Pain medicines are also called analgesics. Every type of pain medicine has benefits and risks. Specific types of pain may respond better to one kind of medication than to another kind. What takes away your pain might not work for someone else.
Over-the-counter (OTC) medications are good for many types of pain. Over-the-counter means you can buy them without a prescription from your health care provider. OTC medicines include:
Nonsteroidal anti-inflammatory drugs (NSAIDs)
Acetaminophen is called a non-aspirin pain reliever.
Acetaminophen can be used to lower a fever and soothe headaches and other common aches and pains.
This medicine is easier on the stomach than other pain medications, and it is safer for children. Most doctors recommend acetaminophen first for arthritis pain because it has fewer side effects than other pain medications.
Do not take more than 4 grams (4,000 mg) of acetaminophen on any one day. It can be harmful to the liver if you take more than the recommended dose. See: Acetaminophen overdose
NSAIDs are pain medicines that:
You can buy without a prescription, such as aspirin, ibuprofen (Advil, Motrin), or naproxen (Naprosyn, Aleve)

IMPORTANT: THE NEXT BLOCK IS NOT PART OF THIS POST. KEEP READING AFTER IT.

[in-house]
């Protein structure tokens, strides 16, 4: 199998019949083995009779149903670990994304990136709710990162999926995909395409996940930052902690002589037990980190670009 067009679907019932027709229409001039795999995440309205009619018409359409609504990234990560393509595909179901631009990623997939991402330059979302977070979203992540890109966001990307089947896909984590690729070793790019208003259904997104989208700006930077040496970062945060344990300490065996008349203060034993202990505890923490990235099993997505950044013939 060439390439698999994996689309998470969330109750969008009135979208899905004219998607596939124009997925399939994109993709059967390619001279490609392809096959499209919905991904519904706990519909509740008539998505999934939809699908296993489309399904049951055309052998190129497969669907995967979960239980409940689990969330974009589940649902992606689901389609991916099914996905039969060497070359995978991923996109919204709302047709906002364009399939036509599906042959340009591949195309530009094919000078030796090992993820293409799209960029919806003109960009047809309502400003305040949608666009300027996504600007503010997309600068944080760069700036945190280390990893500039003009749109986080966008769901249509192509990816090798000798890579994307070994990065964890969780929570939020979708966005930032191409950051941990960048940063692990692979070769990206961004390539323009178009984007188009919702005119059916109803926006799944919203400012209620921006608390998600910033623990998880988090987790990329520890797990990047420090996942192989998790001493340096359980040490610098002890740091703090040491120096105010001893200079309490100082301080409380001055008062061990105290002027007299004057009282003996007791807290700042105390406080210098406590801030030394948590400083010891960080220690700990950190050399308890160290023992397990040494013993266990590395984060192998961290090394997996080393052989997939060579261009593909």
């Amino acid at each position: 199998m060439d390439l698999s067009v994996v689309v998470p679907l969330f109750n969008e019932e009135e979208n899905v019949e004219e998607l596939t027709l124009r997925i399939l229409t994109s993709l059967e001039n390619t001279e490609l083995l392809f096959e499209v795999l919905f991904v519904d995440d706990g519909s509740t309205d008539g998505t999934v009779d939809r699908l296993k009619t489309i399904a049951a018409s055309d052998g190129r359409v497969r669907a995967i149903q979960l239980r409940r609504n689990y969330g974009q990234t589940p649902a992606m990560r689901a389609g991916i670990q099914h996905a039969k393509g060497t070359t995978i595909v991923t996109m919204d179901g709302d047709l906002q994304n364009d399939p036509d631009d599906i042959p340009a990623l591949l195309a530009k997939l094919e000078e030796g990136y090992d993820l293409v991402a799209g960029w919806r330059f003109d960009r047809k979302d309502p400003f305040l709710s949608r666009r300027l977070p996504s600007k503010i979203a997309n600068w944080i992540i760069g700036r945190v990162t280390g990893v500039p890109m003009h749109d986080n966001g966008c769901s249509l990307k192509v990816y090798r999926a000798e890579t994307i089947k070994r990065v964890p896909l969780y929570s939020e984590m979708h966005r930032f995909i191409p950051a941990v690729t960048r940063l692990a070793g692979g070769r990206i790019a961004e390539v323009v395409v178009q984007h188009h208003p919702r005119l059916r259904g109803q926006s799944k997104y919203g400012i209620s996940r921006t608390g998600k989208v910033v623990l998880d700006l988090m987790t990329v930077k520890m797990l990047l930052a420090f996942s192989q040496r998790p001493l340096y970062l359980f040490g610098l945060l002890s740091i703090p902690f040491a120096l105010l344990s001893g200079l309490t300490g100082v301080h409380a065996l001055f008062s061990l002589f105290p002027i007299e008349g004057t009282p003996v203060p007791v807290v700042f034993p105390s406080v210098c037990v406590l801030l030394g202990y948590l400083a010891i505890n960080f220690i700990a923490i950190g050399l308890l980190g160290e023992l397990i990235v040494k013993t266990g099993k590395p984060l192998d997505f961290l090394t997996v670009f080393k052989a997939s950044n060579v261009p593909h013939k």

Your doctor can prescribe, such as flurbiprofen (Ansaid), diclofenac (Voltaren, Cataflam), tolmetin (Tolectin), ketoprofen (Orudis, Oruvail), nabumetone (Relafen), dexibuprofen (Seractil), indomethacin (Indocin), meloxicam (Mobic, or a generic form), and celecoxib (Celebrex)
These medicines relieve pain, but they also reduce swelling from arthritis or a muscle sprain or strain. When they are taken for short periods of time, they are safe for most people. A few precautions are:
DO NOT give aspirin to children. Reye syndrome can occur when aspirin is used to treat children with viral infections, such as chickenpox or the flu.
If you have heart disease, high blood pressure, kidney disease, or a history of stomach or digestive tract bleeding, talk to your health care provider before using any over-the-counter NSAID.
Even if you are healthy, if you are taking pain relievers on most days, tell your doctor. You may need to be watched for side effects.
David C. Dugdale, III, MD, Professor of Medicine, Division of General Medicine, Department of Medicine, University of Washington School of Medicine. Also reviewed by David Zieve, MD, MHA, Medical Director, A.D.A.M., Inc.